My Writing Motto: Move, damn it! (blog hop)

Recently a fellow fiction writer, Ms. Chris Kuhn, invited me to a Blog Hop – where writers answer four questions and tag other writer bloggers.  Here’s my installment. 

What are you writing?

I’m in the editing stages on a corporate thriller novella tentatively titled “Time to Make the Doughnuts.” It’s kind of a Bridget Jones Diary meets The Firm story. Anna, my heroine, is a promising workaholic public relations pro at a global insurance company. She’s closing in on a desperately-sought promotion and just when she thinks she’s got it in the bag… she wakes up in a hospital, where she learns she had an embarrassing mental fit that look place in front of the company’s leaders.  The fit came with a host of weird behaviors and sets tongues wagging across her industry, causing everyone to question her sanity, stability and future.  True to her nature, Anna claws her way back into the good graces of her boss. But just as she does, she discovers a terrible secret at the center of the company.  Trouble is, due to her recent mental collapse, no one believes her and she has to figure out who her real friends are and how to resolve the situation.

How does this differ from your last work?

I think the main difference is I’m becoming a better mountain climber.  I wrote my first novel with no idea what would happen from moment to moment and even less clue as to how it would end. It was like hiking Mount Everest with no gear and no guide. You get to the top, exhilarated, kind of shocked and shaken that you actually made it but are still a little embarrassed as to all the carrying on and collateral damage you made on your way up.

Stephen King speaks in On Writing of never using an outline. John Irving said he always knows how a book ends. I’m siding with John.  Now I map out the beginning, the ending and most of the major plot points I can see. Personally, I don’t think it limits my creativity because the whole story is my creation anyway. Besides, there are always plenty of spontaneous ideas, surprises and holes that need fixing along the way.

So the outline, plus more time spent building my dialogue and descriptions means my tools have gotten better as well.  Oh, and most key, instead of tackling Everest every time, I choose projects that I absolutely believe in, am dying to write and that are more within my skill level.  The result is I’m becoming a more confident writer with work that is getting better with every effort – and that’s what I want most right now.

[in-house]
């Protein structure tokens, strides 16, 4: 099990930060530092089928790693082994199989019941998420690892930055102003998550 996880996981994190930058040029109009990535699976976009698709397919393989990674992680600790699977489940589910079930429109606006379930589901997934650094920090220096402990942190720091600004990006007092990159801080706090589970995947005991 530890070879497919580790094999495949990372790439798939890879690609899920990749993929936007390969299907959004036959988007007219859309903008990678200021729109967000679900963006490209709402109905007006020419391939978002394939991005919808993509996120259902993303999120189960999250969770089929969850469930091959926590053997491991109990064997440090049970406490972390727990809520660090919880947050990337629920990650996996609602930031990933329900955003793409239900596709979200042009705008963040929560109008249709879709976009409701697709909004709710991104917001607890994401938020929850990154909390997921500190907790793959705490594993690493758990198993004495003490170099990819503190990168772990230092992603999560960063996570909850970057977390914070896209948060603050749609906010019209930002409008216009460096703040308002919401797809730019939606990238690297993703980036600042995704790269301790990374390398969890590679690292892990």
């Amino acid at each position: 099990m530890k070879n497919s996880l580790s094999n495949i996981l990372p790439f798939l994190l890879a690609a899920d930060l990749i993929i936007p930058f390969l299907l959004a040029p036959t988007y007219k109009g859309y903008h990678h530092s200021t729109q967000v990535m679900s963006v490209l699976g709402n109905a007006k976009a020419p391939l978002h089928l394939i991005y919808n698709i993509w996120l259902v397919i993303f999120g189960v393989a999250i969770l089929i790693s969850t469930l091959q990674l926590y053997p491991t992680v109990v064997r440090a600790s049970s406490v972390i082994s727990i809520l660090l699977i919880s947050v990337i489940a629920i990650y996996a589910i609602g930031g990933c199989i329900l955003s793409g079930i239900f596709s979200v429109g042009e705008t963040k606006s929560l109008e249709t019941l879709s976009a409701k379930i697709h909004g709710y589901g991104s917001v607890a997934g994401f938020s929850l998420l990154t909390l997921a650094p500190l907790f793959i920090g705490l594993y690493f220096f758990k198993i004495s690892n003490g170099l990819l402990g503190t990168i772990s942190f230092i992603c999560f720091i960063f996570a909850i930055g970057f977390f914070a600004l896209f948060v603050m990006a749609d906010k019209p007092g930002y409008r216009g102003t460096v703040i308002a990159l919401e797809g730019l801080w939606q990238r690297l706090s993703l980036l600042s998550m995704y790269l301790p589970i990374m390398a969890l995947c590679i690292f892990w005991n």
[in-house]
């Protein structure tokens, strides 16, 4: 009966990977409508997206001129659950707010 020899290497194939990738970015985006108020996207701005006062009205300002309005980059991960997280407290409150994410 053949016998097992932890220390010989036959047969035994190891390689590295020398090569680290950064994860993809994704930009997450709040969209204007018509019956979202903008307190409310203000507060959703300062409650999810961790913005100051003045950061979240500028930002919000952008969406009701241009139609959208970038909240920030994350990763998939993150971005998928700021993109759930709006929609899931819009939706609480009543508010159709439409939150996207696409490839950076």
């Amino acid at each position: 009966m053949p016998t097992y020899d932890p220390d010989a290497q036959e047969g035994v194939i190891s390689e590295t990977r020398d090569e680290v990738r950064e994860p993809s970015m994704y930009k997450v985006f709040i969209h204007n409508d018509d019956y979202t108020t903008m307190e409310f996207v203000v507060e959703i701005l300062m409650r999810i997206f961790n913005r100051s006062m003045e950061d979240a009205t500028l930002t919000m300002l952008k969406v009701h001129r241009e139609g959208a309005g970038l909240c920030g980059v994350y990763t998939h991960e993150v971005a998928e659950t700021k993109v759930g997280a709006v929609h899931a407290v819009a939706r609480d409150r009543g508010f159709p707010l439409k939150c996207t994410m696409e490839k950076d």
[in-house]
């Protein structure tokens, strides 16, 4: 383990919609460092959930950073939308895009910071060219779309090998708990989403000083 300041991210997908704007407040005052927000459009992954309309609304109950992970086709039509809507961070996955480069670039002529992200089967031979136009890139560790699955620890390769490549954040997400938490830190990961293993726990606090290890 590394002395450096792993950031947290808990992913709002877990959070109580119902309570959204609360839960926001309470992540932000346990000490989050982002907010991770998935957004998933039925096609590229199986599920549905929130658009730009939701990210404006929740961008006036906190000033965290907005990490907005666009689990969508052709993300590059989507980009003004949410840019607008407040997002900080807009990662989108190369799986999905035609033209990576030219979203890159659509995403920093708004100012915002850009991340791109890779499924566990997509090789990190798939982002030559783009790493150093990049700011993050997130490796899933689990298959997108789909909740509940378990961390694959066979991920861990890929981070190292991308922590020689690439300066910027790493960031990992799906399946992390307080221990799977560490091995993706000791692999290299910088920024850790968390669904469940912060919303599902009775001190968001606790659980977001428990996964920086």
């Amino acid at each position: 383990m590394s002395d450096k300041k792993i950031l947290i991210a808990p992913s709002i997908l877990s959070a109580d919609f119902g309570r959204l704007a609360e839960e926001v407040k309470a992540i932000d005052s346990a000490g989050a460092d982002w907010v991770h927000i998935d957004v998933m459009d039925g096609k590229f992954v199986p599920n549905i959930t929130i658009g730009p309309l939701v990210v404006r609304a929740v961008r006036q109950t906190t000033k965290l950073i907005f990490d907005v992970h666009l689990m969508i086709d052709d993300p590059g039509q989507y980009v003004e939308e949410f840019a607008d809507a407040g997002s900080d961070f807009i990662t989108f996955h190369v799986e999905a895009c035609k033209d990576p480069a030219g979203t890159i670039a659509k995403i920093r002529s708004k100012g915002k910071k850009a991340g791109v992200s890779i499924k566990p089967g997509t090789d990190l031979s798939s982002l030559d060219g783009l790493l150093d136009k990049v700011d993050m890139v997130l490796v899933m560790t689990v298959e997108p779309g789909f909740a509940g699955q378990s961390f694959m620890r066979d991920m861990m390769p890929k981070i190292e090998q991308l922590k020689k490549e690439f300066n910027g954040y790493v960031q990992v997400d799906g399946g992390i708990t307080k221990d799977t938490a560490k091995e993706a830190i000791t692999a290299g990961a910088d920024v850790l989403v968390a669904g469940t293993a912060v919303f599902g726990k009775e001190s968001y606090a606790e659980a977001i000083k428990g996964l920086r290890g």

Why do you write?

I write because I have something to say and many stories to tell. Although there are many writers whose artful expression I find truly inspiring, I’m not trying to be one of them.  All that matters to me is that you keep listening and I know I have to compete for your attention every step of the way.

What is your process?

So far, the process seems to be that I see the main character and then their pivotal scene that sets the stakes for the story. Then I ask for more scenes and slowly they come.  I ask myself how it all ends for my characters and then I fill in more scenes that might help me get there. I try to remind myself the whole way that the story has to move forward really fast and I keep focusing all the time on how to do that.

I was reading again the other day about how plot is a product of character.  That’s true, but plot is also a product of the world and circumstances. My characters often get tossed into situations out of their control because I find that makes them more interesting.  I would rather know them somewhat, throw them into a situation and get to know them even better as they work their way out of it.  Besides, I find handing the whole story over to the characters to be disorienting.  I’m the narrator after all and we’ve got places to go and people to see and not a lot of time on our hands.

I believe that in order to become a master storyteller, you have to first master the mechanics – and that’s what I’m trying to do. After you know and understand all the rules, you can break them artfully.  Many books talk about this character immersion business like its religion – which is fine – but I think it has even more confusing results for beginners.  I mean, at the end of the day, do you really want to read a story that had vivid characters but couldn’t get the fuck moving?  I sure don’t and that’ll tell you all you need to know about reading my stuff :)

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One thought on “My Writing Motto: Move, damn it! (blog hop)

  1. Writing is a constant growth experience. You have made that your process. I loved the description of getting to the top of the “Mt. Everest” story and what occurred along the way to that triumph. Made me smile, wide. Elldee

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